The next Arduino expert--Could be *YOU*!

Hi, folks,

One thing that I keep getting asked about regularly is Arduino. I have no problem answering the questions, but I do keep giving the same answers so I figured I should post about it so people who are afraid to ask me (I can be intimidating in person since I’m kind of large and loud) can also benefit.

  1. Just Do It™

The Arduino community is by far the most entry friendly community around. Arduino’s are down at the $10 range. And you can get entire kits for $20.

Get a kit and jump in. There’s really no substitute.

  1. Community. Community. Community.

The whole point of Arduino is the community and ecosystem. You want to read forums, Facebook groups, etc. and lean into and share what other folks are doing, etc. If you’re not doing this, you’re not getting the full advantage of using an Arduino.

In addition, after you have been on these kinds of forums, YOU are the expert now. Yes, I know general microcontrollers extremely well but I don’t hang out in the Arduino areas, and it doesn’t take much mucking about in the Arduino community before your specific knowledge will exceed mine–probably by a lot.

  1. Not knowing something is perfectly acceptable and EXPECTED

Most of the people using Arduino’s are just like you–bright and motivated. And most of them are also like you in that they probably don’t have highly technical backgrounds (although some do). Nobody knows everything offhand. Most of it can be looked up–Google is your friend for searching(mostly–sometimes a search engine like DuckDuckGo or Runnaroo may be better for technical searches).

And, I’ll let you in on a dirty secret, even when I’m doing stuff professionally and reading datasheets every day–I don’t know everything, either. I post on manufacturers forums; I talk to manufacturers reps and field application engineers; I discuss it with colleagues. This is just how things are done.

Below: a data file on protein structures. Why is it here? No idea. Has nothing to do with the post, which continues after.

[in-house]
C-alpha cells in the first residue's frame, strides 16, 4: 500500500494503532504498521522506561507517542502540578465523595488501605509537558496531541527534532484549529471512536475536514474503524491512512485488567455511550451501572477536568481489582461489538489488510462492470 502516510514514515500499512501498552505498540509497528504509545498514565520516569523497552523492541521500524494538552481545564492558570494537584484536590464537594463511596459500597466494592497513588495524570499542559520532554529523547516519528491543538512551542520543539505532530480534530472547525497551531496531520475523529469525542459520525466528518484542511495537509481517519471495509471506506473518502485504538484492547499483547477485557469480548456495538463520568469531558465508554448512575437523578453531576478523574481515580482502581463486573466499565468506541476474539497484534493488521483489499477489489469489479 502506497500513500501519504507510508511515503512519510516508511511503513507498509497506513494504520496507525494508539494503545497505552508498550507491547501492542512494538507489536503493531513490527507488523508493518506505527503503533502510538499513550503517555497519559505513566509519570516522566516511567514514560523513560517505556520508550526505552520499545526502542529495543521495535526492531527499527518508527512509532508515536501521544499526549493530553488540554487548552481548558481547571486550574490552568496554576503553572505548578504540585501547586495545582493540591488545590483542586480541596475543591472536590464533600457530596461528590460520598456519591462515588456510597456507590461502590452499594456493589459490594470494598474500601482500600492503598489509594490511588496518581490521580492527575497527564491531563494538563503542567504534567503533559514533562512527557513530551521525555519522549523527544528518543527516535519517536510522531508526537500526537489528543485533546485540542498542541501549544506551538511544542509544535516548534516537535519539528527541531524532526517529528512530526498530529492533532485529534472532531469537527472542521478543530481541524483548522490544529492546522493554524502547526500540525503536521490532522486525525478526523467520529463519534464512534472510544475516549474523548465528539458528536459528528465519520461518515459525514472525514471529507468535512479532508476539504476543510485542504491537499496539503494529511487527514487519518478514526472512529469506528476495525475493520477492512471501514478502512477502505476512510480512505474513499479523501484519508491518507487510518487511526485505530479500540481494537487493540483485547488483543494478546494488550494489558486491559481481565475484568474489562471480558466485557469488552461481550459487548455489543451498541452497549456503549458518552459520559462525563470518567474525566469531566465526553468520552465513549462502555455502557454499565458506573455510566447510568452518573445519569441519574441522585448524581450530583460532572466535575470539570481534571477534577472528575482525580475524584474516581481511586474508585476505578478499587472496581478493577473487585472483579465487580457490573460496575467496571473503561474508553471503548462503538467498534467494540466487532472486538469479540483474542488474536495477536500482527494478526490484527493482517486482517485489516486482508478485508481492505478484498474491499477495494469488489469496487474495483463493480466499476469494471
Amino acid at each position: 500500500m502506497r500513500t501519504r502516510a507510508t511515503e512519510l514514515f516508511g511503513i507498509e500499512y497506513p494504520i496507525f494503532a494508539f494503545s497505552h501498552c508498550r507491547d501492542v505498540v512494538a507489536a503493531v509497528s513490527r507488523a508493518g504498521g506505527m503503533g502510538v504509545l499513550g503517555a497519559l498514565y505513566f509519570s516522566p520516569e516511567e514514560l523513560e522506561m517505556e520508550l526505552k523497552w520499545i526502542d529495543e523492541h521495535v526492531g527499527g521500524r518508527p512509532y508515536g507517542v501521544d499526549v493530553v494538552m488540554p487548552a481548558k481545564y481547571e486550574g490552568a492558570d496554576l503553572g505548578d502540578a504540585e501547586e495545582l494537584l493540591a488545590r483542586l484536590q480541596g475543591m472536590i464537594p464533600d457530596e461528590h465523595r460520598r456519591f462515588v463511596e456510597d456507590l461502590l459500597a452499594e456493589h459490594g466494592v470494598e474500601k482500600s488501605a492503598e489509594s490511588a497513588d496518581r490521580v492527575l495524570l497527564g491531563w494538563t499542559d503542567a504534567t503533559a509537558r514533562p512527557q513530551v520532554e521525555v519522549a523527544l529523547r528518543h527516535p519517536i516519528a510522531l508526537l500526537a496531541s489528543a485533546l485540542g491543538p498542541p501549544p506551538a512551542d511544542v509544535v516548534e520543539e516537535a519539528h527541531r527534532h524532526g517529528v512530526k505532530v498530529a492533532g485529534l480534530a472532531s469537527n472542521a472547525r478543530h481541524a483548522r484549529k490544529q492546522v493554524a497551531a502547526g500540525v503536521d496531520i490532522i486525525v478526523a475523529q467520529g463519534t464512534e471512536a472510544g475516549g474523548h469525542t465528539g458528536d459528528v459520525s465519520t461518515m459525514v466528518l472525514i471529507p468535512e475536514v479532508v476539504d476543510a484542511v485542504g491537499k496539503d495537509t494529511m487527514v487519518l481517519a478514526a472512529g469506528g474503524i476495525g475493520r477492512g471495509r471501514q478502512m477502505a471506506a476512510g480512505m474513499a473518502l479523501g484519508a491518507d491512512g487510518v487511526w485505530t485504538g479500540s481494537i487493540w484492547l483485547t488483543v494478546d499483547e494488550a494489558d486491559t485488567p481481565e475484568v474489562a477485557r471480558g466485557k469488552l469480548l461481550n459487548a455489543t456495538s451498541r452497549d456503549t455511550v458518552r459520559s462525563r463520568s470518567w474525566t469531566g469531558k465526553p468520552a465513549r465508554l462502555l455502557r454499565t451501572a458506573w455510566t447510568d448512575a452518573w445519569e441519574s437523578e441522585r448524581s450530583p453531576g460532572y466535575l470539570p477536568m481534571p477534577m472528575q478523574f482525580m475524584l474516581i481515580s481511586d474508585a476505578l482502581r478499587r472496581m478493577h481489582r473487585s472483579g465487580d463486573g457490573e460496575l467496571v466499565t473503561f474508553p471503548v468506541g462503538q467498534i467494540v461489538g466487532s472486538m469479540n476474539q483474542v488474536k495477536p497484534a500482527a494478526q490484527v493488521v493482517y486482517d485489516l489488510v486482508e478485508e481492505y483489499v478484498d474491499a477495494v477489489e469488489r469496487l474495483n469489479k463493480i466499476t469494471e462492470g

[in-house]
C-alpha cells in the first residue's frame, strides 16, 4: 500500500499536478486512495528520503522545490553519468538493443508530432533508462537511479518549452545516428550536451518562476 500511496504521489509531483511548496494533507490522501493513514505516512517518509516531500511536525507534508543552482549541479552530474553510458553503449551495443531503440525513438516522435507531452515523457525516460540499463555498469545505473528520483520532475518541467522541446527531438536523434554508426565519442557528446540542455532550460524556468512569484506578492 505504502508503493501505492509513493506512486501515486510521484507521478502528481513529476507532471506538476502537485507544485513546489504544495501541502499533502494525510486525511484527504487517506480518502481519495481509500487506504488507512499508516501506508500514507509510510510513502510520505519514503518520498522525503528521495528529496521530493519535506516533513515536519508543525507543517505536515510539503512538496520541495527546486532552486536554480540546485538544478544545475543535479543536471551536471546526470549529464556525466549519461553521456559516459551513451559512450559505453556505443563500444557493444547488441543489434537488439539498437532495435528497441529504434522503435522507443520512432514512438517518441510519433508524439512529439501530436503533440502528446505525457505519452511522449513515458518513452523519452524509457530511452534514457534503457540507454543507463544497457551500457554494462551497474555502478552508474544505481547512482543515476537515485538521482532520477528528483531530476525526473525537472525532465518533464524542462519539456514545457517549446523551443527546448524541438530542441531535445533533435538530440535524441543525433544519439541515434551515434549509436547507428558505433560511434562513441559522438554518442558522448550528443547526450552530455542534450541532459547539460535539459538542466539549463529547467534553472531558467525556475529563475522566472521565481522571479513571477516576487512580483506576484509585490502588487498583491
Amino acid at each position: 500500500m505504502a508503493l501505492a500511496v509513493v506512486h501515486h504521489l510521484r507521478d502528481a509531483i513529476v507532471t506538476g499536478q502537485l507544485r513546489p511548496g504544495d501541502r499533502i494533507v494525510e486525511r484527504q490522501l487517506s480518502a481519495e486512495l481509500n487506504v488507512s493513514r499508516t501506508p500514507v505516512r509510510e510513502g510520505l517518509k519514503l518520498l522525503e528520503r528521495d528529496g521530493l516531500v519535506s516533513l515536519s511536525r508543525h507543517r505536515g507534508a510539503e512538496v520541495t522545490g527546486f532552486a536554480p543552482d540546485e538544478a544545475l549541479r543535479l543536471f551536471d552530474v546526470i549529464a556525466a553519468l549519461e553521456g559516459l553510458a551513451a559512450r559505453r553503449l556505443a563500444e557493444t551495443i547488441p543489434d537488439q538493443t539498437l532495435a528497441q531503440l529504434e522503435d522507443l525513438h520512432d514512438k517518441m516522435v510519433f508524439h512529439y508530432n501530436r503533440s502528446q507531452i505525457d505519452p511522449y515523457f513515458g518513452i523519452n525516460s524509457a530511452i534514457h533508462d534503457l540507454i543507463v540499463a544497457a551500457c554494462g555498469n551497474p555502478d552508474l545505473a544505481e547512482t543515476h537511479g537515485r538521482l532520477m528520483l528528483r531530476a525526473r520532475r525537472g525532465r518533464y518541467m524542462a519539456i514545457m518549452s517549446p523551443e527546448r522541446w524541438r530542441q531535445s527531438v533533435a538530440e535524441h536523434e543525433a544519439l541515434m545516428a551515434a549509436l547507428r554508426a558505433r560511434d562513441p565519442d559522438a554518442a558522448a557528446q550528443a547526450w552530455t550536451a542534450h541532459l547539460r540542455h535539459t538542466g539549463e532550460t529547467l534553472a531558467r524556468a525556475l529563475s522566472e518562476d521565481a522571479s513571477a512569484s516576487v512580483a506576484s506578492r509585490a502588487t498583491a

1. Don’t be afraid to teach

You don’t need to have superhuman knowledge to teach this stuff. Make sure you do some preparation ahead of time so you’re not completely unqualified, but don’t kill yourself over it. Mostly, you need patience for dealing with students and figuring out their mistakes.

Sure, the first time you teach anything is rough. Remember, “I don’t know” is perfectly acceptable, but you should then try to go hunt it down with the student. It will be natural to think you didn’t do very well the first time you teach something, but you’re almost certainly being harder on yourself than the audience are who are generally grateful for what you are doing or they wouldn’t be there. Nobody is being graded and tested so you’ve got a lot of leeway.

However, the second time you teach something is a LOT easier. Students tend to make the same mistakes and you’ll recognize them after seeing them a couple times. And after 3 or 4 times you’ll have it down cold and people will think you’re something amazing.

As a side note, if you’re teaching a group of children, one thing I strongly recommend is that there be two adults running things. Trying to help someone technically requires focus, and it can be difficult to focus while also keeping control over a classroom. Having a second adult helps that even if they don’t know anything about the subject matter.

Hopefully this is helpful to some folks. And, as always, feel free to ask questions.



What level of expertise do you thing is the baseline?
I’ve built a number of cool arduino projects but I don’t think I’m at a level to instruct someone else because I still run into walls and have to spend days unraveling my mistakes. So I’m not there yet.

But at what point do you think someone is qualified enough to instruct someone else so it isn’t the unqualified leading the unqualified?

You’re actually probably already qualified. I’m not joking. You will always run into walls and spend time unraveling mistakes when you’re doing something new. However, actually finishing a project (aka “shipping it”) gives you a huge amount of knowledge that people who haven’t finished a project simply don’t have.

As one of my mentors put it: “80% of the learning occurs in the last 20% of the project.”

The big thing that I can never overemphasize: instruction is about preparation more than knowledge. An instructor who puts in the time–puts together the materials, tries out and debugs their own slides and handouts, gives the talk a couple times to themselves for practice, etc.–will outperform all but the absolute deepest expert on a subject–and will probably outperform even the expert.

When I gave an online talk for a Rust project, I spent probably 40 hours organizing, rehearsing and giving the talk multiple times before the actual presentation which was only 20 minutes. When I taught computer science classes, I was in the range of about 30 hours prep for each 6 hours of lecture.

This is why I generally won’t take on a talk or class unless I have some idea that I can give it multiple times–giving a talk or class is hard work. For some reason, people don’t ascribe “lots of work” to people who are “really good at giving talks”.

Teaching is about putting in the work; there is no subtitute. And putting in the work also tends to make you an expert. Funny how that works. :slight_smile:

I would encourage you to put together the materials and teach if you feel you have the demand from students. If you really feel the need, I would be happy to review your materials once you organize them together.